A comparison of the neuropsychological profiles of people living in squalor without hoarding to those living in squalor associated with hoarding
Squalor affects 1 in 1000 older people and is regarded as a secondary condition to other primary disorders such as dementia, intellectual impairment and alcohol abuse. Squalor frequently is associated with hoarding behaviour. We compared the neuropsychological profile of people living in squalor associated with hoarding to those presenting with squalor only.Methods
This study is a retrospective case series of hospital inpatient and community healthcare services of 69 people living in squalor (49 from aged care, 16 from aged psychiatry, 3 from acute medical and 1 from a memory clinic). Forty per cent had co-morbid hoarding behaviours. The main outcomes were neuropsychologists' opinions of domain-specific cognitive impairment.Results
The squalor–hoarding group (M age 75.8, SD = 6.9,) was significantly older (p < 0.05) than the squalor-only group (M age 69.9 years, SD = 13.1), significantly more likely to have vascular or Alzheimer's type neurodegeneration (p < 0.05) and significantly less likely to have alcohol-related impairment (p < 0.05). Chi-square analyses revealed significantly greater rates of impairment for the squalor-only group (p < 0.05) in visuospatial reasoning, abstraction, planning, organisation, problem solving and mental flexibility, compared with the squalor–hoarding group. Logistic regression analysis indicated that impaired mental flexibility was a significant predictor and strongly indicated squalor only (odds ratio = 0.07; 95% confidence interval: 0.01–0.82).Conclusions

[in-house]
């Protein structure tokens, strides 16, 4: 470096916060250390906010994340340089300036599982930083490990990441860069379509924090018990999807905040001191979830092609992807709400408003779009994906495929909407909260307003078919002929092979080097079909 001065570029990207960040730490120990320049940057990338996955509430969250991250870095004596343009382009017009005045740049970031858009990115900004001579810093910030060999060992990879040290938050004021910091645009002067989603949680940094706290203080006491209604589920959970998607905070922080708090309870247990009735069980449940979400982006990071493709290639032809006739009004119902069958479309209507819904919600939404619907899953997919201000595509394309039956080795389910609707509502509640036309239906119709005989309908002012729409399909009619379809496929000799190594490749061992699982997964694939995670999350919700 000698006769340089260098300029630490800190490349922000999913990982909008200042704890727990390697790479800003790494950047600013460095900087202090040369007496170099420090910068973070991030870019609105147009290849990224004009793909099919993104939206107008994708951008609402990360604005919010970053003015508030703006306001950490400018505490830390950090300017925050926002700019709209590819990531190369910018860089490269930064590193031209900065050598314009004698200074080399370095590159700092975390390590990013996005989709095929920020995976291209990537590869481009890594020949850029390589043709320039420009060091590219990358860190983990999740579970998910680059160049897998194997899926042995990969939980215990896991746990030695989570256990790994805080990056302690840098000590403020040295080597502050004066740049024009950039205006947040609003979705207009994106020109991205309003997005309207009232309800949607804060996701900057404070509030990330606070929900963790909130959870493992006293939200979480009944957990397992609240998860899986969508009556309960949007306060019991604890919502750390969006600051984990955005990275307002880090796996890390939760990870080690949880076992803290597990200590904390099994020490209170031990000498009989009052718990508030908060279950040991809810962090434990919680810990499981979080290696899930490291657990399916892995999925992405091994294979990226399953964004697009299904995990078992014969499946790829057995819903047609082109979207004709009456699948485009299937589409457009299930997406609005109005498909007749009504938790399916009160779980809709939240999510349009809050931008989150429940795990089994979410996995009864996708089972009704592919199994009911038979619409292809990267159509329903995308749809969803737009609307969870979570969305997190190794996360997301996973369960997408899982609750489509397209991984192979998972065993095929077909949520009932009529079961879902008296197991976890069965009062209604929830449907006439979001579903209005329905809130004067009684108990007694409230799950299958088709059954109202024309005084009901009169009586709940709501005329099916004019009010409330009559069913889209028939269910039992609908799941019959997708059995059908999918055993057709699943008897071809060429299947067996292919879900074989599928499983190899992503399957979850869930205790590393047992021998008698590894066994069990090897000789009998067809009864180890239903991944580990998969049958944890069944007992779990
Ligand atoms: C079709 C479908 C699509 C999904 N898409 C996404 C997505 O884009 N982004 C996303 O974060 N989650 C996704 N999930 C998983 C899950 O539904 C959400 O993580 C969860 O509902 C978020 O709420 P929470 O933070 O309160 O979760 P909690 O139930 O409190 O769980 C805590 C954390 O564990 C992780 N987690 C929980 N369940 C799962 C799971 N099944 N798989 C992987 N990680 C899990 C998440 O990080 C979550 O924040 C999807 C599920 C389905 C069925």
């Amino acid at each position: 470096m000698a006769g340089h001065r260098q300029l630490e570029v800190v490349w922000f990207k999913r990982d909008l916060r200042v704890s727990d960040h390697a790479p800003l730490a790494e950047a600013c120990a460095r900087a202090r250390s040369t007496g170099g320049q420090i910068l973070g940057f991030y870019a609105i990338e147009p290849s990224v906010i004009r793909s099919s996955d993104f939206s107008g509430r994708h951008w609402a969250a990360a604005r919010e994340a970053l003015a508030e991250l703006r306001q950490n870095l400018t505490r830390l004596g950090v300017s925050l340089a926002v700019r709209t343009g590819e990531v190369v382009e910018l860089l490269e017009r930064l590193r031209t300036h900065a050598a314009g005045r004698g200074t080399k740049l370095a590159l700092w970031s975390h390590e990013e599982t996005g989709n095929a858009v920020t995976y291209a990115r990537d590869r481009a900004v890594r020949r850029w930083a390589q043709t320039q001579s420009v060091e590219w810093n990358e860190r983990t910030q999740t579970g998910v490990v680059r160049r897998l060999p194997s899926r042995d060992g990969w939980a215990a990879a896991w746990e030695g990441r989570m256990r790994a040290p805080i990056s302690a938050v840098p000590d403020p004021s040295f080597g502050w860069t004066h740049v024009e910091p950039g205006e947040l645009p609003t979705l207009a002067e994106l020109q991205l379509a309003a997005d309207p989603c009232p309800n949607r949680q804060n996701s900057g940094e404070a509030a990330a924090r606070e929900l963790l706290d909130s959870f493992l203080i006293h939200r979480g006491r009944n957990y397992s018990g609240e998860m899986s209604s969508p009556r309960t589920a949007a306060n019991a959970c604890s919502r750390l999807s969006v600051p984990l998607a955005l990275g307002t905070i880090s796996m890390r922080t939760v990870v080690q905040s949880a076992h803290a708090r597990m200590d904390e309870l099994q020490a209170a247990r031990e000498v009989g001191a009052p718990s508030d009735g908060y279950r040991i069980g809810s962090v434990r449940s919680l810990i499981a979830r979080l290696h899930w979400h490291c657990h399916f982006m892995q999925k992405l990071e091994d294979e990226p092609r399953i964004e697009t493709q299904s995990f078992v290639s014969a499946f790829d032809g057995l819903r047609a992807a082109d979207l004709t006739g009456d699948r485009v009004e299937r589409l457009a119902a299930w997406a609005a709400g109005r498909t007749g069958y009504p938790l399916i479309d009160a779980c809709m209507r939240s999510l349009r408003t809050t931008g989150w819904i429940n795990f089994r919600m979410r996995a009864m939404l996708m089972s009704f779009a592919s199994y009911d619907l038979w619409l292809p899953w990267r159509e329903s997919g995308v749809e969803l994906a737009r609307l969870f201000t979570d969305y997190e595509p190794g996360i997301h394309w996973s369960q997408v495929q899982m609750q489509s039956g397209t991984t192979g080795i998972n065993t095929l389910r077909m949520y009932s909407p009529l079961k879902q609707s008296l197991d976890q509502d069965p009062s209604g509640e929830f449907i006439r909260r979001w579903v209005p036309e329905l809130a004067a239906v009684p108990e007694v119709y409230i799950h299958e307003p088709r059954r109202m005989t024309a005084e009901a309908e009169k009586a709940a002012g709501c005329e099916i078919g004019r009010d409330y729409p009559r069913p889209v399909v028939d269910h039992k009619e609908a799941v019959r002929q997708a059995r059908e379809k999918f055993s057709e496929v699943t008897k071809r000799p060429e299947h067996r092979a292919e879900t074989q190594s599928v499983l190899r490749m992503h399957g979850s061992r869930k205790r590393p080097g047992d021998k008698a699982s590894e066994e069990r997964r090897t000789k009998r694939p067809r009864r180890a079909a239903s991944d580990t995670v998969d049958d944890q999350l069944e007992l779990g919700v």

Preliminary evidence suggests that squalor associated with hoarding may have distinct neuropsychological features compared against squalor only. Future work should be conducted using a larger sample and a common neuropsychological battery to better understand the deficits associated with hoarding-related squalor. Copyright © 2016 John Wiley & Sons, Ltd.